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Make sure You Understand your Finances when Applying for a Private Mortgage Loan.

Posted by Jim Emerson

Sep 27, 2022 12:00:00 PM


At AMI Lenders, we believe 2022 is still a good time, especially for first-time buyers, to get a mortgage and purchase a lovely house for you and your family. Interest rates are still attractive compared to previous decades, and house price increases have slowed since the recent pandemic. Finally, buying a house with a fixed-rate mortgage is still a good hedge against inflation's effects.

This article briefly reviews the financial aspects you must evaluate to make an informed decision on whether you are ready to commit to a mortgage to purchase a home.


Aspects about your personal finances to review:


To begin with, it all boils down to whether you are ready for the long-term commitment of owning a house. When you rent, you can always find (if you are lucky) a place to live where you pay less than previously. That does not happen when you purchase a house: property taxes (due to increased home value), maintenance and upkeep, and unexpected repairs will all go up in price as the years go by, even though your monthly mortgage payments could stay fixed for the loan’s duration.

So, to help you along the house purchase decision, you should honestly answer the following questions.


  1. Will your job situation permit you to live in the same place for the next four to seven years?

This aspect is quite important. You don't want to face the prospect of moving to a different city in the first few years of homeownership. Most likely, you will suffer financial losses from being unable to recoup the closing costs you paid when purchasing the house.

Then, once you can easily say it's most probable for you to live in the same house for at least half a decade, you can find a property within your financial means. Let's say you've found one; what else should you consider?


  1. Are the expected mortgage payments below 30% of your monthly income?

It is a well-known "rule of thumb," as most lenders will not extend you a mortgage loan if you exceed this percentage. It helps if you calculate what you spend on basic needs such as food, medicine, education, utilities, and car maintenance before you decide to get a Private Loan. Suppose your mortgage payments are more than 30% of your total budget. In that case, you may be better off looking into purchasing a less expensive house. Take your time and find it!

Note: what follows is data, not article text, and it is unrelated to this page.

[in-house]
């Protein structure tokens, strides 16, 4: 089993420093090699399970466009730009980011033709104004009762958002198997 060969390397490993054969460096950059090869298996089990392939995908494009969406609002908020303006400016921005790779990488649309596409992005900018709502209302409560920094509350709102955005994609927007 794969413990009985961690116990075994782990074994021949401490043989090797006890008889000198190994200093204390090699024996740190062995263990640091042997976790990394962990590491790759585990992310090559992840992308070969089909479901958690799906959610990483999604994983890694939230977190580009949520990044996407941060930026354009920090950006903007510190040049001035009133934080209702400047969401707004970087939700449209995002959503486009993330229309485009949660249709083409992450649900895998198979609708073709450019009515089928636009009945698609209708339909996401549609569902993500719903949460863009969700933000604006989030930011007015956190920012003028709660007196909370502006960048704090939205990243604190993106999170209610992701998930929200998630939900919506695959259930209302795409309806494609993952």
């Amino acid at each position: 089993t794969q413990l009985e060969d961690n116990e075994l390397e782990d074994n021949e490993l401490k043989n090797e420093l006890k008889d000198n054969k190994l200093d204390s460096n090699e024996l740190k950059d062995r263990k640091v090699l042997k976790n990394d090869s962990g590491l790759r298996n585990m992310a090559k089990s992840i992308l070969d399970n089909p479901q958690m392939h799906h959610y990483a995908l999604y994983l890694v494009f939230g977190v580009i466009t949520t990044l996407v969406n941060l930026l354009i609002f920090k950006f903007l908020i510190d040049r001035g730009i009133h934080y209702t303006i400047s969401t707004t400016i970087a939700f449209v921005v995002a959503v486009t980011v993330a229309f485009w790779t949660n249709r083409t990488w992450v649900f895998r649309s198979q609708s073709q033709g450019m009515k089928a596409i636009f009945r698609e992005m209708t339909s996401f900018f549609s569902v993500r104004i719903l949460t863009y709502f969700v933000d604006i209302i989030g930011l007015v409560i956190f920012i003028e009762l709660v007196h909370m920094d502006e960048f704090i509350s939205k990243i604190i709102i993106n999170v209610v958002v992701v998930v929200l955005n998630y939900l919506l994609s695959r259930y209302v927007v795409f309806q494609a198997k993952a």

1. Can you afford the Down Payment?

One tall challenge for first-time home buyers is gathering the down-payment amount. Depending on the loan, you must come up with 15%-30% of the property's price. If you put down less than 20%, most lenders will require you to purchase private mortgage insurance, which only adds to the monthly payment. If you are not there yet, keep saving and wait for a few years. You might want to prepare a monthly budget to determine where you may be overspending. Then, you can cut expenses which can be put into a savings account specifically earmarked for your future down payment.


  1. Will you still have savings after paying the Down Payment?

This is indeed critical. It would help if you planned on having at least five to seven months of your household's monthly expenses in the bank. This sum is after the down payment, the initial payment and needed initial home repairs. You never know when you'll face an emergency (medical, job loss, a car crash, total loss, etc.). Meeting the expenses through credit cards will only lead you into further financial trouble.


  1. Are you planning on taking early withdrawals from your retirement account to purchase the house?

Don't; it is not a good idea. Even though there is a law allowing you not to pay taxes on early distributions for first-time home buyers, using your retirement savings might not be in your best interest. Retirement accounts are precisely for that use: for retirement. You do not want to compromise your future financial stability to make ends meet when purchasing a home. This fact alone could signal that you are not ready to own a house yet. Keep on saving, and hopefully you'll be ready soon.


  1. Is your credit rating in good standing?

The better your credit rating, the better financial terms you'll get in your mortgage. So, find out where your credit rating stands and then try some concerted actions to improve it. It does not have to be outstanding, but it does have to meet specific basic standards.



At AMI Lenders, we are in the business of helping our clients succeed in their real estate investments. Our advice is always geared toward financing the right property at the right price and with the appropriate loan terms. Whether you are a first-time home buyer or are a seasoned real estate investor purchasing large or small real estate property, we are here to help.

If you want to purchase a property in Houston and surrounding areas, consult with AMI Lenders. We are one of Houston's fastest closers, and we will become your financial ally. We fund our loans and can close loans as fast as the law allows. Houston Borrowers will also have difficulty finding better rates for hard money or private loans than those we offer. We want our customers to succeed and take advantage of the financial opportunities provided by investing in real estate. Visit our website today and fill out an application for a loan backed by a mortgage.

Topics: hard money lenders, mortgage loans, houston, loans, AMI Lenders, mortgage


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